As a nation, we lean heavily on teachers to help realize the next generation’s potential to meaningfully contribute to their communities. But are we leaning too hard?
As any teacher could tell you, American teachers are stressed out and overwhelmed. Considering the physical, social, and emotional impacts of both the COVID-19 pandemic and years of systemic racism in education, this stress may even seem inevitable.
Both popular media and our own academic community are guilty of a narrative that equates good teaching with sacrificial teaching. In our work as special education researchers, we have noticed a pernicious narrative that assumes good teachers are maternal figures who are always willing to sacrifice their own needs. This narrative of personal sacrifice distracts from the systemic inequalities in teacher working conditions.
For example, in a recent interview one of us conducted for a research project, an elementary principal praised special educators in his building for their willingness to “give up” their planning or lunch time to “be there” for students. Rather than acknowledging the likely costs of such sacrifices for instructional quality (from the lack of planning time) or teachers’ well-being (from the lack of a lunch break), he viewed such sacrifices as inherent to their dispositions as caring teachers.
Such messages burden teachers with unsustainable responsibilities while distracting from the deeper issue of systematic underinvestment in education for marginalized students. But teachers often internalize these messages. In our research on teachers’ emotions, we have the opportunity to speak to a wide variety of teachers about the conditions of their work and their affective responses to it. We often heard teachers describe sacrificing time with their own families, spending their own money, not getting enough sleep, or even hesitating to start therapy due to time restraints—and yet still feeling guilty.
When working conditions are poor, teachers’ needs (such as planning time or more classroom funding) are pitted against students’ needs for strong instruction, and students’ needs can only be met through teachers’ overwork and sacrifice. Such sacrifices are particularly unsustainable for teachers who may have multiple jobs to make ends meet, competing access needs, extensive caregiving responsibilities at home, and/or simply a reasonable desire for work-life balance.
However, teacher stress and guilt are not inevitable. They occur because, we use teacher sacrifice as a Band-Aid for systemic inequities—such as the wildly disproportionate funding provided to predominantly white students vs. students of color or the vast differences in technology allocated to schools in urban vs. rural areas. These inequities manifest in the unsustainable working conditions that exacerbate teacher-recruitment and -retention challenges.
How do we know? Data show that teachers who begin teaching in special education, in higher-poverty schools, and in schools serving more students of color (or any intersection of these roles) often choose to move out of teaching altogether or to positions teaching students who are predominately white, wealthy, and nondisabled.
It’s not because of the kids. Regardless of who and where they teach, teachers experience the most joy when working with their students. When school systems don’t provide teachers the working conditions they need to effectively teach their students, they leave. Without key resources—such as curricular materials, social support, or opportunities for continued professional learning—teachers can only do their jobs well by making unsustainable sacrifices of their own time and money.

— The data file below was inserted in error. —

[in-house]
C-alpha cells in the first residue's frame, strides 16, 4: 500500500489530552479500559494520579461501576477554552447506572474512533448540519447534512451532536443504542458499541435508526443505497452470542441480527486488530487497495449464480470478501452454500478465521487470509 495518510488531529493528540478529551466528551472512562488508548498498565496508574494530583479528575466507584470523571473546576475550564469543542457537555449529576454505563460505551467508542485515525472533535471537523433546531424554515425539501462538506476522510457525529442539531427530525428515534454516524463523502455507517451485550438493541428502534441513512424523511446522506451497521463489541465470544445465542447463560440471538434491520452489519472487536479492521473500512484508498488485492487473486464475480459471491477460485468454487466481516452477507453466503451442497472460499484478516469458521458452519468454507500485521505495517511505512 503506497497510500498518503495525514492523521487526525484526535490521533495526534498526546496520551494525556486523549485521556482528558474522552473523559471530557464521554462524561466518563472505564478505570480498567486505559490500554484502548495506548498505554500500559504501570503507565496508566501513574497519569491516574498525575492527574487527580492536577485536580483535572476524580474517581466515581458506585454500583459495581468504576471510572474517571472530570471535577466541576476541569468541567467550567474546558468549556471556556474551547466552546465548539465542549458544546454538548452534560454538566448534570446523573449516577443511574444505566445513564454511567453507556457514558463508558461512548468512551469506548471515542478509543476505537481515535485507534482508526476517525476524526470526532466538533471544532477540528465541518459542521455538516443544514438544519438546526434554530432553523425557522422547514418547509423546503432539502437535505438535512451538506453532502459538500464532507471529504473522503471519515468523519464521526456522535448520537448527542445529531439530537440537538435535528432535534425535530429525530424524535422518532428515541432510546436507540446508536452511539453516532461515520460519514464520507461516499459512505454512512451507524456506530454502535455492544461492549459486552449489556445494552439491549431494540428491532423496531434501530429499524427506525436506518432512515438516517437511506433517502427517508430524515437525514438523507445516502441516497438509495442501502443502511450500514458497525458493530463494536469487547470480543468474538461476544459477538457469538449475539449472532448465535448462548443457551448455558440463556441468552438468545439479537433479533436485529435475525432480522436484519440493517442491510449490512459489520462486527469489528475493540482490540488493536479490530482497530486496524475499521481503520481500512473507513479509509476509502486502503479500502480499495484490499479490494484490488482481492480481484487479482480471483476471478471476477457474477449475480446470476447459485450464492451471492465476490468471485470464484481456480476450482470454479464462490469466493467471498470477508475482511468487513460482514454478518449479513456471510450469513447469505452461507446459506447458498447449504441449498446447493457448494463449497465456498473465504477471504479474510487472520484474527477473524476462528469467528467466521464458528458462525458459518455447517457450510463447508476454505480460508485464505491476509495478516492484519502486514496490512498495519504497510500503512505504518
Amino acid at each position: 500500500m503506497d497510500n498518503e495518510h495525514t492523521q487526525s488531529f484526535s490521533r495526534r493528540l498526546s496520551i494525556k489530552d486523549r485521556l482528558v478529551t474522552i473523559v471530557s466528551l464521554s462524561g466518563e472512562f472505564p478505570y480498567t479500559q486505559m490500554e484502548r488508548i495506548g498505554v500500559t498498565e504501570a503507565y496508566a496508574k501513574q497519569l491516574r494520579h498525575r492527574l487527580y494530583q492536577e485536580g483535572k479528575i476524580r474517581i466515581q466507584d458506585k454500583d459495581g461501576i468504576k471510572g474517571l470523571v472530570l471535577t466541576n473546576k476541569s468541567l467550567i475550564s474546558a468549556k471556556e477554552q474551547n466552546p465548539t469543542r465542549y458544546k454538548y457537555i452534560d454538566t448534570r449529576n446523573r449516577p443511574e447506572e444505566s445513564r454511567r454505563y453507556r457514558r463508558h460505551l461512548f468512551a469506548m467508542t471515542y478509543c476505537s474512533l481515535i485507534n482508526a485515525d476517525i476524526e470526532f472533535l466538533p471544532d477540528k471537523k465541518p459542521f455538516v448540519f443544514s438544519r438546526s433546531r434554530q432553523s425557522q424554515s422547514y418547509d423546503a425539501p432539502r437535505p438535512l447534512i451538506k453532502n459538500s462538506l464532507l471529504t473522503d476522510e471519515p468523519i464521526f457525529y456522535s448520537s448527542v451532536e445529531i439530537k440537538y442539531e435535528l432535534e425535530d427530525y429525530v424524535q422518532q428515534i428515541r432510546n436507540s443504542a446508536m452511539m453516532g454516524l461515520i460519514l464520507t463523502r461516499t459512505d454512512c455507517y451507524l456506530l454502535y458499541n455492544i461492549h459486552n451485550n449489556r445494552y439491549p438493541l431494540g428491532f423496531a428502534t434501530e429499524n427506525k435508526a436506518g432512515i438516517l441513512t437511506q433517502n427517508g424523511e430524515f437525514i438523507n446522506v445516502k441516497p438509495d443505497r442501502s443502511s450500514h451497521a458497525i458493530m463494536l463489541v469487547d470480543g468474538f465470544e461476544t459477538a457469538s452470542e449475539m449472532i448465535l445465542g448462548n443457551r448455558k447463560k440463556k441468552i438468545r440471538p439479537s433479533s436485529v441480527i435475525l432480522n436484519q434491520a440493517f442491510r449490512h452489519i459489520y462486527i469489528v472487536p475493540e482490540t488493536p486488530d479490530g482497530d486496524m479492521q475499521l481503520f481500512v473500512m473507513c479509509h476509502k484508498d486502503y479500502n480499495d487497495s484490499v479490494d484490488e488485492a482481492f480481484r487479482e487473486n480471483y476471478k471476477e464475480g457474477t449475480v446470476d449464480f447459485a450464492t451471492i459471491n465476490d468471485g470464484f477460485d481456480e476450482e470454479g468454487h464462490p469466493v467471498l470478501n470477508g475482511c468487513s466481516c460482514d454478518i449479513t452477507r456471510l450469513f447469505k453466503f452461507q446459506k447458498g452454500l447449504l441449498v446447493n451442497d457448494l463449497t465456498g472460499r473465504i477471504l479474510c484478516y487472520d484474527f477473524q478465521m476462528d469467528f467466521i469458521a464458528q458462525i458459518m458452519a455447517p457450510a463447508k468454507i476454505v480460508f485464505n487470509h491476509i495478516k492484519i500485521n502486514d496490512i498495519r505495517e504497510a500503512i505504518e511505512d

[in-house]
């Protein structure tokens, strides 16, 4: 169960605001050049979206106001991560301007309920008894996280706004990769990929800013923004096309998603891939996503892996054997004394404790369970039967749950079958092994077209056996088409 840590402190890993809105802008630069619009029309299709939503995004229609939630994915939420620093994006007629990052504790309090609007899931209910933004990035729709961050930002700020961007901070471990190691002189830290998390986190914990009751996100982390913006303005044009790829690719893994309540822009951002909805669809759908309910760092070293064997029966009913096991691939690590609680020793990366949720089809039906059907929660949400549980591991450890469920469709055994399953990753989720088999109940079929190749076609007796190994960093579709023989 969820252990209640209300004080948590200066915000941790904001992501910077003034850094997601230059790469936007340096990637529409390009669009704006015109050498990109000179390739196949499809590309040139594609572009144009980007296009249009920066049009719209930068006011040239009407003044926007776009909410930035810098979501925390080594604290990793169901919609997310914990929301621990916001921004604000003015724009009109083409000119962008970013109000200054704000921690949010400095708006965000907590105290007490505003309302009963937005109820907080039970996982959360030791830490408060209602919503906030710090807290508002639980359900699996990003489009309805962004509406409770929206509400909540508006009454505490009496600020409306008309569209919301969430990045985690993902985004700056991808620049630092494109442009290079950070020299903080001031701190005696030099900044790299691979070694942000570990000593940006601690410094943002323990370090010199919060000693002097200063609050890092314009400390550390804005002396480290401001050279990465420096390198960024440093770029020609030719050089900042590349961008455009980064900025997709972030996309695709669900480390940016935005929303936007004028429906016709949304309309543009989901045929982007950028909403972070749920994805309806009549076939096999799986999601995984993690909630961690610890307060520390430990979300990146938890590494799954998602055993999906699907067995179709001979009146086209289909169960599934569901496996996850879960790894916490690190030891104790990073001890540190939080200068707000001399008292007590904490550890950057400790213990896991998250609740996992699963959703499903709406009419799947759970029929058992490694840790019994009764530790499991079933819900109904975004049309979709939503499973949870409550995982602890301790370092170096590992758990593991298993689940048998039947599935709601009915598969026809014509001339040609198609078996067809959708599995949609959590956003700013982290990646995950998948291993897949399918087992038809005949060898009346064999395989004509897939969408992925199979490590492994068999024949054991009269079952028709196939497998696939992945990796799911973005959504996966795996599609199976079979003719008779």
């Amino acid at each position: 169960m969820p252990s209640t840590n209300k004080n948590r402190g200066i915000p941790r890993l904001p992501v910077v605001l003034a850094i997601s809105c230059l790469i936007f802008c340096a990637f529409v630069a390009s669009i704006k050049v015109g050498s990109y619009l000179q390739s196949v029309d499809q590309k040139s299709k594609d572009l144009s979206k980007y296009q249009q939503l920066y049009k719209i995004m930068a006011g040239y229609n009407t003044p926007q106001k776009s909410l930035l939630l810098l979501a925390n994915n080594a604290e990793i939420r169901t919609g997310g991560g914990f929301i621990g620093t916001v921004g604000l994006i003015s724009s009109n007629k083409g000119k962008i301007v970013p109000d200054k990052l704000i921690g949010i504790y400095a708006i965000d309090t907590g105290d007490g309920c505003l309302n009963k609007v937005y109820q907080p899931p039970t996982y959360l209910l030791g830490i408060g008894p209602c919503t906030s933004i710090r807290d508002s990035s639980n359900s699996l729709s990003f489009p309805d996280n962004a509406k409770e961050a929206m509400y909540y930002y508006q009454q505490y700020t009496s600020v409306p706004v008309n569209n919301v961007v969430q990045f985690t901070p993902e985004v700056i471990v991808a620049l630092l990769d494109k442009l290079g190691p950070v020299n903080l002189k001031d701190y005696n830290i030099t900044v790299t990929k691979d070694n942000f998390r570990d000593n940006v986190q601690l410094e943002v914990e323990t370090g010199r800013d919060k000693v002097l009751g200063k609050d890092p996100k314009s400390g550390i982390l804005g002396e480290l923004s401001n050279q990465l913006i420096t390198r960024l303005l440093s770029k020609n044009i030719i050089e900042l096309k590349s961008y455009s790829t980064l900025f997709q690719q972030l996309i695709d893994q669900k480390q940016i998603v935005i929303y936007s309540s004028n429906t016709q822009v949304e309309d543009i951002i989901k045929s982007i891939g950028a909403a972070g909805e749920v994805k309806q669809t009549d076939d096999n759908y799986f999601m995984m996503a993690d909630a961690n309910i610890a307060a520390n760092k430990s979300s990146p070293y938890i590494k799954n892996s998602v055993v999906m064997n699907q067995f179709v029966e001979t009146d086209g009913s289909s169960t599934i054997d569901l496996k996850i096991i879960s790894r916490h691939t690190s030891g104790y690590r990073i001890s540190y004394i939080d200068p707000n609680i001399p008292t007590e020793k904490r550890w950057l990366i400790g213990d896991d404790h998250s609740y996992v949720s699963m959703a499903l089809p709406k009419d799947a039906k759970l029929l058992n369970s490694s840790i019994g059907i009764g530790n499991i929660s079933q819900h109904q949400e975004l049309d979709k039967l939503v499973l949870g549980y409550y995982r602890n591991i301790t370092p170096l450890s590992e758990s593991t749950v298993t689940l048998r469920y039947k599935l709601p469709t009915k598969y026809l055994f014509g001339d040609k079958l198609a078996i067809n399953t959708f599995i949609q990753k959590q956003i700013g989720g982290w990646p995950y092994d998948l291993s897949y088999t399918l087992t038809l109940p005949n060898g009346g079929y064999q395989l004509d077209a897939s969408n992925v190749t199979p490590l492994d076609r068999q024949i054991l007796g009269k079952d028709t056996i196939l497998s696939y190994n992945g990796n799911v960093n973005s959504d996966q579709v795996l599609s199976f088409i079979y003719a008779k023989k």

And systematic economic underinvestment in students of color, students with disabilities, and low-income communities has made working conditions for teachers in those communities systematically more challenging. As a result, schools serving students who are the most marginalized in society often experience the greatest teacher shortages.
To disrupt this cycle, we have to reject the narrative that “good teachers” must always sacrifice. This narrative perpetuates the idea that if teachers just try hard enough, are passionate enough, or are generous enough with their emotional energy, physical presence, and financial resources, they can help any kid realize their potential. Not only does this normalize a work culture that rewards those who are able to “rise and grind” no matter what, it also positions teachers as saviors who give everything they have to their students who are desperate for their goodwill and generosity.
Every day, students across the country enter their classrooms with many strengths. And, like all of us, they also have a range of needs for which they rely on a range of supports, including from their families, schools, and communities. Teachers play a crucial role within these support networks. We should all feel a deep sense of gratitude for how committed teachers are to their work. But if we want to improve teachers’ working conditions, we also need to start talking about their sacrifices differently.
We already know how to invest in teachers’ working conditions. Given how long we’ve struggled with teacher-retention issues, brilliant thinkers have put forward tons of actionable ideas for decades. Policymakers and school and district leaders have access to evidence-based research and opportunities to listen to community.
Teaching doesn’t have to be this stressful, and teachers’ working conditions shouldn’t depend on their students’ race, class, or ZIP code. Let’s all unlearn our assumptions that teachers must sacrifice their own needs in order to best serve their students.
A version of this article appeared in the June 14, 2023 edition of Education Week as Teacher Stress Is Not Inevitable